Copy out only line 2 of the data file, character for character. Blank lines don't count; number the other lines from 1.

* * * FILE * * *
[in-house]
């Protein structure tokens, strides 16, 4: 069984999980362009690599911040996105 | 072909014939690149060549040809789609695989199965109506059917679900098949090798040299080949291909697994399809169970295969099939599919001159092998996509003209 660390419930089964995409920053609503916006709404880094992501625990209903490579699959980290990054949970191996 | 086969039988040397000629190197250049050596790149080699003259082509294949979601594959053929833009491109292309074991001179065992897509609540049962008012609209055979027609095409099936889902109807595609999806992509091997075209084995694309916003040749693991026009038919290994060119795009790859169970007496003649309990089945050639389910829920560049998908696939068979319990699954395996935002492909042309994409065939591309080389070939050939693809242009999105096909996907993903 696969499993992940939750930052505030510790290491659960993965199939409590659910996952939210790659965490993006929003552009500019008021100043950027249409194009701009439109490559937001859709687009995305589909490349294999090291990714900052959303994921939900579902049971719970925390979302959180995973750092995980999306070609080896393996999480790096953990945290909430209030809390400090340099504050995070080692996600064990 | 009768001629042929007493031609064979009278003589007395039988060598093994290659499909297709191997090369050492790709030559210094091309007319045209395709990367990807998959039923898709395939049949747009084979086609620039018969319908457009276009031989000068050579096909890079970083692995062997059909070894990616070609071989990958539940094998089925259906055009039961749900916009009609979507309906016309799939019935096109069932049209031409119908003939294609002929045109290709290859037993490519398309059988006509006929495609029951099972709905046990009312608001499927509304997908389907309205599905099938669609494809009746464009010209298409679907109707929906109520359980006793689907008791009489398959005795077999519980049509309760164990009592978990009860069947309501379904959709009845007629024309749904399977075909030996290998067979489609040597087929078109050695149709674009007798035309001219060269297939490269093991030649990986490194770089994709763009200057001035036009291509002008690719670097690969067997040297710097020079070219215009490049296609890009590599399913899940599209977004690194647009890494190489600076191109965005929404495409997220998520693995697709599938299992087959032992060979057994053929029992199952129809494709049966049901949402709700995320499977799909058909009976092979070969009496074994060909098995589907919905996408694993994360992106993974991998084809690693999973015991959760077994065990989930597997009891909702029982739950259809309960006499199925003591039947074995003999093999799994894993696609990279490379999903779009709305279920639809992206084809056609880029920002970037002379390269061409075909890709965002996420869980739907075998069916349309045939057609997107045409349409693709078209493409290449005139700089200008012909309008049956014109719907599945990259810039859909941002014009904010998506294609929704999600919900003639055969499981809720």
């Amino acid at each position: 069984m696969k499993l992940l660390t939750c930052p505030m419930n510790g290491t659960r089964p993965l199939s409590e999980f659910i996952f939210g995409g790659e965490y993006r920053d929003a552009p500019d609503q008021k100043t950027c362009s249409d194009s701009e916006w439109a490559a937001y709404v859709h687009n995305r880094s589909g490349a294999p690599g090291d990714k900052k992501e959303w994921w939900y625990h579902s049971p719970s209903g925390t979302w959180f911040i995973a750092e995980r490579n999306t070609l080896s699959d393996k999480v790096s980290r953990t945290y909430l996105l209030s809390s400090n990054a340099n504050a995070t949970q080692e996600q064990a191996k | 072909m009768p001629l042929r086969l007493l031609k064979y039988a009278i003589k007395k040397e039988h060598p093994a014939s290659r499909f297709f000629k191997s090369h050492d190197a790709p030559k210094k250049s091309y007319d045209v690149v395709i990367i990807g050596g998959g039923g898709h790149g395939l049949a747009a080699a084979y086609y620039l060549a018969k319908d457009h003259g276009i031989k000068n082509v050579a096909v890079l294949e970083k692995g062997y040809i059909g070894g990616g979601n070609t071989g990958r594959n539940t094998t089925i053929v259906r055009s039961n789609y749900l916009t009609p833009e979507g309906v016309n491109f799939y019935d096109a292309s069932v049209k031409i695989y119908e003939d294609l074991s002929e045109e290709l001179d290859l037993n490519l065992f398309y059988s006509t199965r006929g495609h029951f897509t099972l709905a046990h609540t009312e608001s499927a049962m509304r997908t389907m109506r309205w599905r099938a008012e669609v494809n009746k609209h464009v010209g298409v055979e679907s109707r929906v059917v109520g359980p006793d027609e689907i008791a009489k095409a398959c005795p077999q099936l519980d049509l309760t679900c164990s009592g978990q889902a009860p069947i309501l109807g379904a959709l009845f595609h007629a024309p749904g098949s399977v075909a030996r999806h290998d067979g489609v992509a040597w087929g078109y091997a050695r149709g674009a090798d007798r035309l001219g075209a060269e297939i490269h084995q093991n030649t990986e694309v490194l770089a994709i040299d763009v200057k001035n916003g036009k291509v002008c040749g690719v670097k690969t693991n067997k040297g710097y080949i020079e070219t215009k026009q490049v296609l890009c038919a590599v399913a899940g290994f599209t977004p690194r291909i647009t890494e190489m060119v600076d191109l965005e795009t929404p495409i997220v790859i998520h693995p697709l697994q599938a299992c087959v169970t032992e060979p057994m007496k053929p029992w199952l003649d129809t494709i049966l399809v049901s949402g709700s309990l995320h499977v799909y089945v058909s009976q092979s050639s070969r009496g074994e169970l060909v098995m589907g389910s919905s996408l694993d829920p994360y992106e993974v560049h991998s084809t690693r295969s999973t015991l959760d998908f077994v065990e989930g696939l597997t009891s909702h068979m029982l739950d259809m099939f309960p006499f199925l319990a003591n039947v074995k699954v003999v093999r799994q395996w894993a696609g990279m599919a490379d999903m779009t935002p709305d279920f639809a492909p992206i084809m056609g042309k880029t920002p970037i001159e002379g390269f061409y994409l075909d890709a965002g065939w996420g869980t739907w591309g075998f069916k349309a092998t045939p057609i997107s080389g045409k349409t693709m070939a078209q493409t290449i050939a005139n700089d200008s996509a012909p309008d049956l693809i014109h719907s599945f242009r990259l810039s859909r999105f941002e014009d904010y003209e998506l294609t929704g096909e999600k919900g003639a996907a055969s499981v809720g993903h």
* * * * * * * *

């Protein structure tokens, strides 16, 4: 069984999980362009690599911040996105 | 072909014939690149060549040809789609695989199965109506059917679900098949090798040299080949291909697994399809169970295969099939599919001159092998996509003209 660390419930089964995409920053609503916006709404880094992501625990209903490579699959980290990054949970191996 | 086969039988040397000629190197250049050596790149080699003259082509294949979601594959053929833009491109292309074991001179065992897509609540049962008012609209055979027609095409099936889902109807595609999806992509091997075209084995694309916003040749693991026009038919290994060119795009790859169970007496003649309990089945050639389910829920560049998908696939068979319990699954395996935002492909042309994409065939591309080389070939050939693809242009999105096909996907993903 696969499993992940939750930052505030510790290491659960993965199939409590659910996952939210790659965490993006929003552009500019008021100043950027249409194009701009439109490559937001859709687009995305589909490349294999090291990714900052959303994921939900579902049971719970925390979302959180995973750092995980999306070609080896393996999480790096953990945290909430209030809390400090340099504050995070080692996600064990 | 009768001629042929007493031609064979009278003589007395039988060598093994290659499909297709191997090369050492790709030559210094091309007319045209395709990367990807998959039923898709395939049949747009084979086609620039018969319908457009276009031989000068050579096909890079970083692995062997059909070894990616070609071989990958539940094998089925259906055009039961749900916009009609979507309906016309799939019935096109069932049209031409119908003939294609002929045109290709290859037993490519398309059988006509006929495609029951099972709905046990009312608001499927509304997908389907309205599905099938669609494809009746464009010209298409679907109707929906109520359980006793689907008791009489398959005795077999519980049509309760164990009592978990009860069947309501379904959709009845007629024309749904399977075909030996290998067979489609040597087929078109050695149709674009007798035309001219060269297939490269093991030649990986490194770089994709763009200057001035036009291509002008690719670097690969067997040297710097020079070219215009490049296609890009590599399913899940599209977004690194647009890494190489600076191109965005929404495409997220998520693995697709599938299992087959032992060979057994053929029992199952129809494709049966049901949402709700995320499977799909058909009976092979070969009496074994060909098995589907919905996408694993994360992106993974991998084809690693999973015991959760077994065990989930597997009891909702029982739950259809309960006499199925003591039947074995003999093999799994894993696609990279490379999903779009709305279920639809992206084809056609880029920002970037002379390269061409075909890709965002996420869980739907075998069916349309045939057609997107045409349409693709078209493409290449005139700089200008012909309008049956014109719907599945990259810039859909941002014009904010998506294609929704999600919900003639055969499981809720």